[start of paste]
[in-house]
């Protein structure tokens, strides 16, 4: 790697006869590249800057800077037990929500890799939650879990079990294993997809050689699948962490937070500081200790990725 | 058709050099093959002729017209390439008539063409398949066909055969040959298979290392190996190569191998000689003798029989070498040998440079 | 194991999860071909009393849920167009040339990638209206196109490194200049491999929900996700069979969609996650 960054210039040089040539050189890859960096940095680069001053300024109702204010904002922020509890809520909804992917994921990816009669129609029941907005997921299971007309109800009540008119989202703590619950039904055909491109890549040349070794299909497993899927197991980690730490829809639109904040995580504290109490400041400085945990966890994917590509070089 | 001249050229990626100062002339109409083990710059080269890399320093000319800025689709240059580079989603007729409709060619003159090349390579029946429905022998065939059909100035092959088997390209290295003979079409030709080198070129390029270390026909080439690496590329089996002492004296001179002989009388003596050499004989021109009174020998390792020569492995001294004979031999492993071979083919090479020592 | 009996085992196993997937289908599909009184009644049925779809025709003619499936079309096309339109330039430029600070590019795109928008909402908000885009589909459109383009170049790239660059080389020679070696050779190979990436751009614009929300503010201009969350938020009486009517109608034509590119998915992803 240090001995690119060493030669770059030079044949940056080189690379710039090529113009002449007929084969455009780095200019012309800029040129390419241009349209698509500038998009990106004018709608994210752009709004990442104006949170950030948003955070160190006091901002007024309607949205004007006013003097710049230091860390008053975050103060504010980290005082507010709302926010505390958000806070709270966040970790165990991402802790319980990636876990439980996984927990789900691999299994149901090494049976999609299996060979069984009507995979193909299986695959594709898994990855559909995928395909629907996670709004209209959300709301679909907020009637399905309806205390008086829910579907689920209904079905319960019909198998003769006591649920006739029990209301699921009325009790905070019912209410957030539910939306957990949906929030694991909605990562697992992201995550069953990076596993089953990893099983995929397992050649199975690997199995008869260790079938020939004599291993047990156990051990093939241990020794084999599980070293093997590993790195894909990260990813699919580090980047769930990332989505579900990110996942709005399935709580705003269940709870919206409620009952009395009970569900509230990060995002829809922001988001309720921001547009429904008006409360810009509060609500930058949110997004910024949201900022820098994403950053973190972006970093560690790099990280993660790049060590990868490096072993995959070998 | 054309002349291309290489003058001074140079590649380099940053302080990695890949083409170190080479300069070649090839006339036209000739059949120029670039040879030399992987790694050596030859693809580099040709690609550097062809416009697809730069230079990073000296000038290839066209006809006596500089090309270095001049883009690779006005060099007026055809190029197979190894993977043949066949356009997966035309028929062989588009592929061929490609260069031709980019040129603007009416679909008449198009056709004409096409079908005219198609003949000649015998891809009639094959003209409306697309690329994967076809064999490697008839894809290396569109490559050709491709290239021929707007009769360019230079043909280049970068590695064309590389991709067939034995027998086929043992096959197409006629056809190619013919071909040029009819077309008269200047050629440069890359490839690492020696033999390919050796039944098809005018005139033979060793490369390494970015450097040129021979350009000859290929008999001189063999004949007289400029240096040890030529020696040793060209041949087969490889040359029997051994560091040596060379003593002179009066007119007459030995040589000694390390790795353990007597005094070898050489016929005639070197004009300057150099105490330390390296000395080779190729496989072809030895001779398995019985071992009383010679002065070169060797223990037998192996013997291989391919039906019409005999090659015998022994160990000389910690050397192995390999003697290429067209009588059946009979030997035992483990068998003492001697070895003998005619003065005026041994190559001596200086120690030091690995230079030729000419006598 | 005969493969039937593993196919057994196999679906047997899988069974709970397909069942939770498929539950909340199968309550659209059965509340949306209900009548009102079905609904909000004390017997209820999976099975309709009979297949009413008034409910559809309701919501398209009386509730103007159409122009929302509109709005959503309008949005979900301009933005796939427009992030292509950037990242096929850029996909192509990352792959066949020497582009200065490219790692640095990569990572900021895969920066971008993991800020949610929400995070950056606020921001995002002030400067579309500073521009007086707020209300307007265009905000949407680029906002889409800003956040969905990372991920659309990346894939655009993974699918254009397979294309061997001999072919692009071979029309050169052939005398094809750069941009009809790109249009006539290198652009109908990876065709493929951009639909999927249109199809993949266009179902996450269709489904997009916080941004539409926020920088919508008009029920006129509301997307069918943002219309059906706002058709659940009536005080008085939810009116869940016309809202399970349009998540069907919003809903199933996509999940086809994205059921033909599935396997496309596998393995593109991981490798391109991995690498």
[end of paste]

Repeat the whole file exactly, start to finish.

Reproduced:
[in-house]
């Protein structure tokens, strides 16, 4: 790697006869590249800057800077037990929500890799939650879990079990294993997809050689699948962490937070500081200790990725 | 058709050099093959002729017209390439008539063409398949066909055969040959298979290392190996190569191998000689003798029989070498040998440079 | 194991999860071909009393849920167009040339990638209206196109490194200049491999929900996700069979969609996650 960054210039040089040539050189890859960096940095680069001053300024109702204010904002922020509890809520909804992917994921990816009669129609029941907005997921299971007309109800009540008119989202703590619950039904055909491109890549040349070794299909497993899927197991980690730490829809639109904040995580504290109490400041400085945990966890994917590509070089 | 001249050229990626100062002339109409083990710059080269890399320093000319800025689709240059580079989603007729409709060619003159090349390579029946429905022998065939059909100035092959088997390209290295003979079409030709080198070129390029270390026909080439690496590329089996002492004296001179002989009388003596050499004989021109009174020998390792020569492995001294004979031999492993071979083919090479020592 | 009996085992196993997937289908599909009184009644049925779809025709003619499936079309096309339109330039430029600070590019795109928008909402908000885009589909459109383009170049790239660059080389020679070696050779190979990436751009614009929300503010201009969350938020009486009517109608034509590119998915992803 240090001995690119060493030669770059030079044949940056080189690379710039090529113009002449007929084969455009780095200019012309800029040129390419241009349209698509500038998009990106004018709608994210752009709004990442104006949170950030948003955070160190006091901002007024309607949205004007006013003097710049230091860390008053975050103060504010980290005082507010709302926010505390958000806070709270966040970790165990991402802790319980990636876990439980996984927990789900691999299994149901090494049976999609299996060979069984009507995979193909299986695959594709898994990855559909995928395909629907996670709004209209959300709301679909907020009637399905309806205390008086829910579907689920209904079905319960019909198998003769006591649920006739029990209301699921009325009790905070019912209410957030539910939306957990949906929030694991909605990562697992992201995550069953990076596993089953990893099983995929397992050649199975690997199995008869260790079938020939004599291993047990156990051990093939241990020794084999599980070293093997590993790195894909990260990813699919580090980047769930990332989505579900990110996942709005399935709580705003269940709870919206409620009952009395009970569900509230990060995002829809922001988001309720921001547009429904008006409360810009509060609500930058949110997004910024949201900022820098994403950053973190972006970093560690790099990280993660790049060590990868490096072993995959070998 | 054309002349291309290489003058001074140079590649380099940053302080990695890949083409170190080479300069070649090839006339036209000739059949120029670039040879030399992987790694050596030859693809580099040709690609550097062809416009697809730069230079990073000296000038290839066209006809006596500089090309270095001049883009690779006005060099007026055809190029197979190894993977043949066949356009997966035309028929062989588009592929061929490609260069031709980019040129603007009416679909008449198009056709004409096409079908005219198609003949000649015998891809009639094959003209409306697309690329994967076809064999490697008839894809290396569109490559050709491709290239021929707007009769360019230079043909280049970068590695064309590389991709067939034995027998086929043992096959197409006629056809190619013919071909040029009819077309008269200047050629440069890359490839690492020696033999390919050796039944098809005018005139033979060793490369390494970015450097040129021979350009000859290929008999001189063999004949007289400029240096040890030529020696040793060209041949087969490889040359029997051994560091040596060379003593002179009066007119007459030995040589000694390390790795353990007597005094070898050489016929005639070197004009300057150099105490330390390296000395080779190729496989072809030895001779398995019985071992009383010679002065070169060797223990037998192996013997291989391919039906019409005999090659015998022994160990000389910690050397192995390999003697290429067209009588059946009979030997035992483990068998003492001697070895003998005619003065005026041994190559001596200086120690030091690995230079030729000419006598 | 005969493969039937593993196919057994196999679906047997899988069974709970397909069942939770498929539950909340199968309550659209059965509340949306209900009548009102079905609904909000004390017997209820999976099975309709009979297949009413008034409910559809309701919501398209009386509730103007159409122009929302509109709005959503309008949005979900301009933005796939427009992030292509950037990242096929850029996909192509990352792959066949020497582009200065490219790692640095990569990572900021895969920066971008993991800020949610929400995070950056606020921001995002002030400067579309500073521009007086707020209300307007265009905000949407680029906002889409800003956040969905990372991920659309990346894939655009993974699918254009397979294309061997001999072919692009071979029309050169052939005398094809750069941009009809790109249009006539290198652009109908990876065709493929951009639909999927249109199809993949266009179902996450269709489904997009916080941004539409926020920088919508008009029920006129509301997307069918943002219309059906706002058709659940009536005080008085939810009116869940016309809202399970349009998540069907919003809903199933996509999940086809994205059921033909599935396997496309596998393995593109991981490798391109991995690498």